That was without question the strangest result of the entire weekend. All I can tell you is that is not the Stanford offense I saw in a scrimmage just a couple of weeks beforehand. Quarterback Kevin Hogan looked as sharp as I’ve seen him throughout his career that day; against Northwestern he looked flustered and routinely sailed passes. (His receivers did him no favors, either, with some bad drops.) A veteran Cardinal O-line that I assumed would come out and control the game instead got absolutely dominated by the Wildcats’ defensive front, which left few opportunities for anticipated breakout star Christian McCaffrey to do any damage.

Like many Week 1 outcomes, I don’t think we can say yet what it all meant. Northwestern figured to have a solid, experienced defense, but I would not have foreseen it smothering that offense. Maybe it means the Wildcats are going to have a great year. I do think you’ll see a much better Stanford offense over the course of the year; however, Saturday’s game didn’t do much to answer questions about the Cardinal’s inexperienced defense. Northwestern mostly kept things simple for first-time starting quarterback Clayton Thorson because it could. We’ll find out a lot more about both teams in two weeks when Stanford goes to USC and Northwestern visits Duke.

Stewart, considering the growing pains at O-line for Penn State seem to still be going on, would you say Christian Hackenberg made a mistake by committing to Penn State? With the NCAA sanctions and scholarship reductions, was it not obvious that the O-line would suffer for years, and anyone under center with it?

— Blaise, Idaho Falls, ID

I’m reticent to ever criticize a high school player’s college choice. Who am I to say what’s best for an 18-year-old’s future? I’d say the only obvious mistake — but one that an overwhelming majority of recruits make — is choosing a school primarily for the coach, because coaches change jobs. Hackenberg by all accounts saw Bill O’Brien as a guy who could groom him into an NFL quarterback, and it’s easy to see why. Have you watched "Hard Knocks"? Who wouldn’t want to play for that guy. But even I assumed O’Brien would get out of there as soon as possible once the sanctions came down and once he tired of dealing with all the post-JoePa firing acrimony that only now seems to be fading.

It’s unfortunate that a potentially great college player’s development is being so severely hindered by circumstances not of his doing. But, as I’ve said a few times already, it’s only one game. That O-line should get better over the course of the year, and once it does Hackenberg should have opportunities to shine. And when the time comes, NFL scouts will put on the tape and they’ll be able to tell better than the casual fan how much of his struggles were of his own making or whether Aaron Rodgers himself would have performed just as poorly with such meager protection.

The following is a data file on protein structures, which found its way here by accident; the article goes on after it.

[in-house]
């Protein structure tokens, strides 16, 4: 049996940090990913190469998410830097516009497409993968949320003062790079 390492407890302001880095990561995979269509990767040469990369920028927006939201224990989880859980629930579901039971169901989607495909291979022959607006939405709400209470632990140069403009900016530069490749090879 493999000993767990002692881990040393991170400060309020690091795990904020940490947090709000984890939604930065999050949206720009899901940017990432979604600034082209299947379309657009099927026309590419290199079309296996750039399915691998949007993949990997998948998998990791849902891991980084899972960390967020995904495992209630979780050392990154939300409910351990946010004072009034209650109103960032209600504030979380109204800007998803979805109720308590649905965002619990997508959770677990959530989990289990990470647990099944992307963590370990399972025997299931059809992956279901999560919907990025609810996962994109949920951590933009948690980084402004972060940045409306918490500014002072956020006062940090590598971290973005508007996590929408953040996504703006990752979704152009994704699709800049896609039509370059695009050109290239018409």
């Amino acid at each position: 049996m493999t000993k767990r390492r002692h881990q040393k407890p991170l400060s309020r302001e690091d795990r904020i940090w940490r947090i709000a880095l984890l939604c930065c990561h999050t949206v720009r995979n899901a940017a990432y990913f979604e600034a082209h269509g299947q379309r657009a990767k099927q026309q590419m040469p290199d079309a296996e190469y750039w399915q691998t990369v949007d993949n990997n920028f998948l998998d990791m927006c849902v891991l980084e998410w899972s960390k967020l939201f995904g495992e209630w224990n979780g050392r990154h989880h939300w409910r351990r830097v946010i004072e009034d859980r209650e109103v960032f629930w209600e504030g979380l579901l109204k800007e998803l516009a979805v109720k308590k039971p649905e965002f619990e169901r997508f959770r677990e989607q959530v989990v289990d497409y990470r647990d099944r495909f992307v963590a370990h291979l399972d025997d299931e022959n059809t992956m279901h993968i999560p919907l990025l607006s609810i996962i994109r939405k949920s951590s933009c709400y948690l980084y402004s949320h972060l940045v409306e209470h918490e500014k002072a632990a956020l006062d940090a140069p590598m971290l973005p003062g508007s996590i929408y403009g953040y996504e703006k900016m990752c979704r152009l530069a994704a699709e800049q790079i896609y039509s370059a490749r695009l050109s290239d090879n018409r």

Stewart, I know it might be too early in the season for this question with all the great games starting. But watching TCU’s fast-paced offense against Minnesota, I was wondering whether Illinois should go after a coach with experience running the type of wide-open offenses Big 12 teams typically run? It’d be like when Purdue hired Joe Tiller a while back and his offense was very innovative compared to many of the stale Big 10 units we saw.

— Morgan Jones, Gaithersburg, Md.

Yes, and I actually have the perfect candidate in mind: Bowling Green’s Dino Babers. Some Illini fans may remember him from a two-year stint at Eastern Illinois, where he coached now-famous Patriots backup Jimmy Garoppolo. Babers just began his second season at BG, where his quarterback, Matt Johnson, went to Nashville last weekend and threw for 424 yards against Tennessee. The Falcons were already my pick to win the MAC, and now I feel even better about it.

Here’s the thing about Babers: He coached under Art Briles at Baylor, and when he left to become a head coach he took the entire offense with him. Remember when I wrote a couple of weeks ago how puzzling it is that no one’s tried to hire away someone from Oregon to install that system? This is the same idea. Baylor’s offense works. See Tulsa, which hired Baylor OC Philip Montgomery last offseason and in his first game put up 618 yards on FAU. No one in the Big Ten runs a pass-heavy offense. Penn State was the conference’s highest-ranked team in pass attempts per game last season … at 25th nationally. So, whoever does it first will likely take the conference by storm.

First of all, congratulations on getting your Upset Special correct last week, but this had to be worse than you expected since you had Temple winning by three — not 17! At what point do recruits start to decommit when Penn State is playing this bad?

— Richard Caceres, Long Valley, N.J.

Thanks — I actually achieved something unprecedented in my long prognostication career and went 11-0 in my Week 1 picks (thanks in part to a Hail Mary). So I’m feeling pretty high on life right now.

But man, you’re already worried about recruits decommitting after one game? I may have to steer you to a real therapist. That’s way above my pay grade.